Tonnage Ratinds and weather Reductions for locomotives
NW Mailing List
nw-mailing-list at nwhs.org
Mon Dec 17 20:26:01 EST 2018
One issue, in pre-air brake days, probably not considered by management,
was how much harder it was for brakemen to move over the roofs to wrap
and release handbrakes. Ice, snow and wind made the walk over the tops
a much more dangerous event. And those hand brakes tightened against
cast iron brake shoes did not get as hot and grab the wheel tread like
on a hot summer day - so the brakey had to tie down more cars in each
On 12/17/2018 5:04 PM, NW Mailing List wrote:
> Do you figure cold weather tonnage reductions were specified for the
> difficulty of taking tonnage uphill or for braking tonnage downhill?
> Or both?
> John Garner
> *From:*NW Mailing List [mailto:nw-mailing-list at nwhs.org]
> *Sent:* Monday, December 17, 2018 11:01 AM
> *To:* nw-mailing-list at nwhs.org
> *Subject:* Tonnage Ratinds and weather Reductions for locomotives
> It is true cold weather can have very adverse effects on trainline air
> In the 70's & 80's a normal eastbound coal train out of Williamson was
> 120 cars. On one particular January day the temperature was around 0
> degrees. Due to the temperature sufficient air pressure (60 lbs.)
> could not be obtained on the rear of the train. Our train had been
> reduced to 80 cars and after sometime the required air pressure was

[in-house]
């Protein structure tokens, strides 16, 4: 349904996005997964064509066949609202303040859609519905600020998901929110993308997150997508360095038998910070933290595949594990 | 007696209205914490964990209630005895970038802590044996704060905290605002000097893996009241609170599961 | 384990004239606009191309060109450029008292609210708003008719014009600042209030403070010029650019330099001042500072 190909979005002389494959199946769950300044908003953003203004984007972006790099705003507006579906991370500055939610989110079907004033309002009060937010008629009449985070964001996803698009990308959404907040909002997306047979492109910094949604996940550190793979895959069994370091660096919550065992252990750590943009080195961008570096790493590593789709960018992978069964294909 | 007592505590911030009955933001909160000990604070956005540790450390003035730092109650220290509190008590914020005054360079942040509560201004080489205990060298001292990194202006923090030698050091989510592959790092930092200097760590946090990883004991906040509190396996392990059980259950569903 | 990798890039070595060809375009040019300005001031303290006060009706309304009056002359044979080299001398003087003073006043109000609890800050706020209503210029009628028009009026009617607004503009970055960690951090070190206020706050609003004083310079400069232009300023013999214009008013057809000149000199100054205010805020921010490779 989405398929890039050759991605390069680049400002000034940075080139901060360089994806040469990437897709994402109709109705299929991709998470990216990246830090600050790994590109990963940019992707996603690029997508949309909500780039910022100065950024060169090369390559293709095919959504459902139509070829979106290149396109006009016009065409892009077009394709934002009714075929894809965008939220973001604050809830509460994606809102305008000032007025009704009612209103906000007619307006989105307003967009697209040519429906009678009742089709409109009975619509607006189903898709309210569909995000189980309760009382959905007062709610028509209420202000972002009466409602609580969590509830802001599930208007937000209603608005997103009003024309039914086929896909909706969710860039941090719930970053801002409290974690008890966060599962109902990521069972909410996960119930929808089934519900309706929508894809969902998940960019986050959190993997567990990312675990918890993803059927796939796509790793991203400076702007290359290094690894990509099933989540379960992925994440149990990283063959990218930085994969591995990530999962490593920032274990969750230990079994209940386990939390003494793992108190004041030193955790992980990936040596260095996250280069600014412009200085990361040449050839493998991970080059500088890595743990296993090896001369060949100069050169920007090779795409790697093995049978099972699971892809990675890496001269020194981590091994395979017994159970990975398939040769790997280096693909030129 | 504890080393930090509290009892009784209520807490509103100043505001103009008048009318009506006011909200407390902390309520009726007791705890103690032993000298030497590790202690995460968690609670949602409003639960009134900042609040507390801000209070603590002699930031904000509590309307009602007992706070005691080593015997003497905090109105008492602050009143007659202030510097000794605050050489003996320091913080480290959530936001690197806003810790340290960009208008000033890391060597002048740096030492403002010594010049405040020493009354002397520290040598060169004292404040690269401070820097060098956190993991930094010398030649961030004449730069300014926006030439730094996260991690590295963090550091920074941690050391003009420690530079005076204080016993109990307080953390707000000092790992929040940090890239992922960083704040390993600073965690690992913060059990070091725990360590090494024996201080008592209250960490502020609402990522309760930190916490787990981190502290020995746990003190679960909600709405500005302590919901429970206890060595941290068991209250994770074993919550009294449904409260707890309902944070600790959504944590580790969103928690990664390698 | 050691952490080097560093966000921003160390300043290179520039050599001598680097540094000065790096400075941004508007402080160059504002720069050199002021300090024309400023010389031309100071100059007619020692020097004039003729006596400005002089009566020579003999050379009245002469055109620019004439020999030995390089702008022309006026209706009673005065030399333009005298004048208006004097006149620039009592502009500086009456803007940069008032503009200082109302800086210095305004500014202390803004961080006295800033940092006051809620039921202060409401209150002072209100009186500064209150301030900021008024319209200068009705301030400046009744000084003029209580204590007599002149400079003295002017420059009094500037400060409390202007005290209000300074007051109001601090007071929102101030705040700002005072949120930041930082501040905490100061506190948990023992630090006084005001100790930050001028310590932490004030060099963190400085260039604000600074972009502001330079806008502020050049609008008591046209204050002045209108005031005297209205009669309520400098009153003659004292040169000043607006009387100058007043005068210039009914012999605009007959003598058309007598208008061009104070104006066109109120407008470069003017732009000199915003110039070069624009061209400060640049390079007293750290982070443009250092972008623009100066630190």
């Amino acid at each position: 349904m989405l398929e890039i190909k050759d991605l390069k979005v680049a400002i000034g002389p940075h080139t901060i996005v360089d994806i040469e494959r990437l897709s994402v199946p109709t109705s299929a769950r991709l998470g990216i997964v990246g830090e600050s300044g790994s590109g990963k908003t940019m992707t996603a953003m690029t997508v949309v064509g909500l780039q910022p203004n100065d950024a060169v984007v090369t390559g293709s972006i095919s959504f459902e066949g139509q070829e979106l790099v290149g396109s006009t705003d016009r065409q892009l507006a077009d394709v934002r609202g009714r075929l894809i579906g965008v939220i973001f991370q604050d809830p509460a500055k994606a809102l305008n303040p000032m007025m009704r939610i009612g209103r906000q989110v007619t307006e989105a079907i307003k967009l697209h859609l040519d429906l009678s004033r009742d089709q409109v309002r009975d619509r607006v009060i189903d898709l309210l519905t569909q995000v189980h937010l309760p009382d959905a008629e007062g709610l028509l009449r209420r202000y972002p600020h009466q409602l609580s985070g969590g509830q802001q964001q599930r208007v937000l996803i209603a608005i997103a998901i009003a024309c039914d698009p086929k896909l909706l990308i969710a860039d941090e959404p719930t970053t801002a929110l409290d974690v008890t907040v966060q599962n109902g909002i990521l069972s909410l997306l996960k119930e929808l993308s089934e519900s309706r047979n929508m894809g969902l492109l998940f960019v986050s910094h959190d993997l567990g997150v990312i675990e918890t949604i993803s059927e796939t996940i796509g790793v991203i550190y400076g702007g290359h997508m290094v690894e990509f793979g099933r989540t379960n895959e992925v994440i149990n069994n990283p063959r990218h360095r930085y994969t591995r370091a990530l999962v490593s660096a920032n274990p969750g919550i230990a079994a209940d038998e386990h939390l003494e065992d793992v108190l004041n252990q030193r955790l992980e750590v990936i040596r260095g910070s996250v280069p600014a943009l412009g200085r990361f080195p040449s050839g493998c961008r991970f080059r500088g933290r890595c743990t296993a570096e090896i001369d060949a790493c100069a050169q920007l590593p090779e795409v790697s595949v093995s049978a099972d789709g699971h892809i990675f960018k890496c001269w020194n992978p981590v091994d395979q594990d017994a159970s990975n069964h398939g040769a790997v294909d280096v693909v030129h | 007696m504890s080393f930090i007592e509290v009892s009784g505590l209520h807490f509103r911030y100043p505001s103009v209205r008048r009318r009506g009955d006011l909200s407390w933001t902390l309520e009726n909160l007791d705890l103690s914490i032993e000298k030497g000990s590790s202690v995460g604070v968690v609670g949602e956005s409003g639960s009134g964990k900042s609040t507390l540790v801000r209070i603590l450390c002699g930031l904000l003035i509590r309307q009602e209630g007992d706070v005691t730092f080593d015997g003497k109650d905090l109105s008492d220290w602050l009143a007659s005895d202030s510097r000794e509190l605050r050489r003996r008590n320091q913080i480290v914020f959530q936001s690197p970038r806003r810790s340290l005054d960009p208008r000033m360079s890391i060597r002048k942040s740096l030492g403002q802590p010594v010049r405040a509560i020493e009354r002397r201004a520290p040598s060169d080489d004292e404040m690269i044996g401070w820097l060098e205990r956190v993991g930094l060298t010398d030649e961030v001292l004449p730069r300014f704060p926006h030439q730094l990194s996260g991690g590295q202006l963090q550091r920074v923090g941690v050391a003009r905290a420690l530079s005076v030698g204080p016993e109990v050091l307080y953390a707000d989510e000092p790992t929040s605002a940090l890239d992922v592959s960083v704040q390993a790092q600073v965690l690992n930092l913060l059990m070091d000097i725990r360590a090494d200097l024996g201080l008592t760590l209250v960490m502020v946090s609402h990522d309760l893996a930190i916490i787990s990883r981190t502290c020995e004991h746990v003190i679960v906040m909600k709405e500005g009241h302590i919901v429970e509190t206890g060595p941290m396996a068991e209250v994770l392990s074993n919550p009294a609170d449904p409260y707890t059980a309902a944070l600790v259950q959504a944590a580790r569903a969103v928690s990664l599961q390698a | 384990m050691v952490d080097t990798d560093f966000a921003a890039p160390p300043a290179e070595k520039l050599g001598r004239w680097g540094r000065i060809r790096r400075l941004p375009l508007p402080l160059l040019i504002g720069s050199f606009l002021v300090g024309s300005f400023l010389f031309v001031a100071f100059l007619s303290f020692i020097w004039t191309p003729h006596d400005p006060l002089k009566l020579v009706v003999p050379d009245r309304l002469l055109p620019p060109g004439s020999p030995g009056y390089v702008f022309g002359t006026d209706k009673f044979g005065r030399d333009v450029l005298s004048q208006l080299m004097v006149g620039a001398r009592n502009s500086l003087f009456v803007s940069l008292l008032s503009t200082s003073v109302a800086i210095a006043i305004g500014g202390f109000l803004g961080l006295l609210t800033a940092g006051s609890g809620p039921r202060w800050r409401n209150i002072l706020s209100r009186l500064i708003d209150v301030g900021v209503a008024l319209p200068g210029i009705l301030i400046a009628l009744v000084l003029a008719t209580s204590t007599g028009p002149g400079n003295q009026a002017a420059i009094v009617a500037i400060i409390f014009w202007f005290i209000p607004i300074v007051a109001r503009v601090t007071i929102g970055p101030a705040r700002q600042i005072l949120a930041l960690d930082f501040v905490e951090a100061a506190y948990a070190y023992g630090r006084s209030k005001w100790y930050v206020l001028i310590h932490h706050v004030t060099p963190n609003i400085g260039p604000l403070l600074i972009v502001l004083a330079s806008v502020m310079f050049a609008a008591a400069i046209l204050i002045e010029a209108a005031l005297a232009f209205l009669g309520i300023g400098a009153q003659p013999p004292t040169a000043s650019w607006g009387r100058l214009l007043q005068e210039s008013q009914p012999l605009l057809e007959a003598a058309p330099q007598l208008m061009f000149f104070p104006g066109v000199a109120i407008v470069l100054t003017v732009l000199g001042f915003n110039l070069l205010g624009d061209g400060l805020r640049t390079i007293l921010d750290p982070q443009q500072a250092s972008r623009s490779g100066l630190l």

> obtained and after a lengthy brake test we departed Williamson.
> During this trip the air pressure dropped to 56 lbs. Fortunately we
> did not have trouble with sticking brakes. As we entered Elkhorn
> Tunnel the air pressure was till around 55 lbs. on the rear. As we
> passed thru Elkhorn the air pressure rose to 60 lbs. After exiting
> Elkhorn tunnel speed of the train increased to 25mph and air pressure
> on the rear dropped to 55lbs. Staying at this pressure all the way
> into Bluefield Yard.
> I can only assume the reason for the air pressure to rise while moving
> thru Elkhorn tunnel was the temperature inside the tunnel and due to
> the length of the tunnel, the heat from the exhaust of the locomotives
> caused the air in trainline to warm and expand and to not be so heavy.
> Also in cold weather it was not uncommon for ice to form in the air
> hose and trainline (I assume from condensation) restricting the air
> flow. Rubbing Alcohol would be poured into the air hose and as the
> air moved thru the trainline the ice would melt allowing sufficient
> air pressure to be obtained on the train.
> -Jeff Hensley.
> From: NW Mailing List
> Sent: Saturday, December 15, 2018 8:36 PM
> To: nw-mailing-list at nwhs.org <mailto:nw-mailing-list at nwhs.org>
> Subject: Tonnage Ratings and Weather Reductions for Locomotives
> By time-table instructions train tonnage in the steam era was reduced
> as ambient temperatures fell. Reductions were as much as 25% at
> temperatures below 0 degrees F (Rating G).
> Were there multiple reasons for this reduction? Was the primary reason
> the increased rolling resistance of cars with friction bearings? Were
> other factors involved?
> Thanks, John Garner, Newport VA
> NW-Mailing-List at nwhs.org
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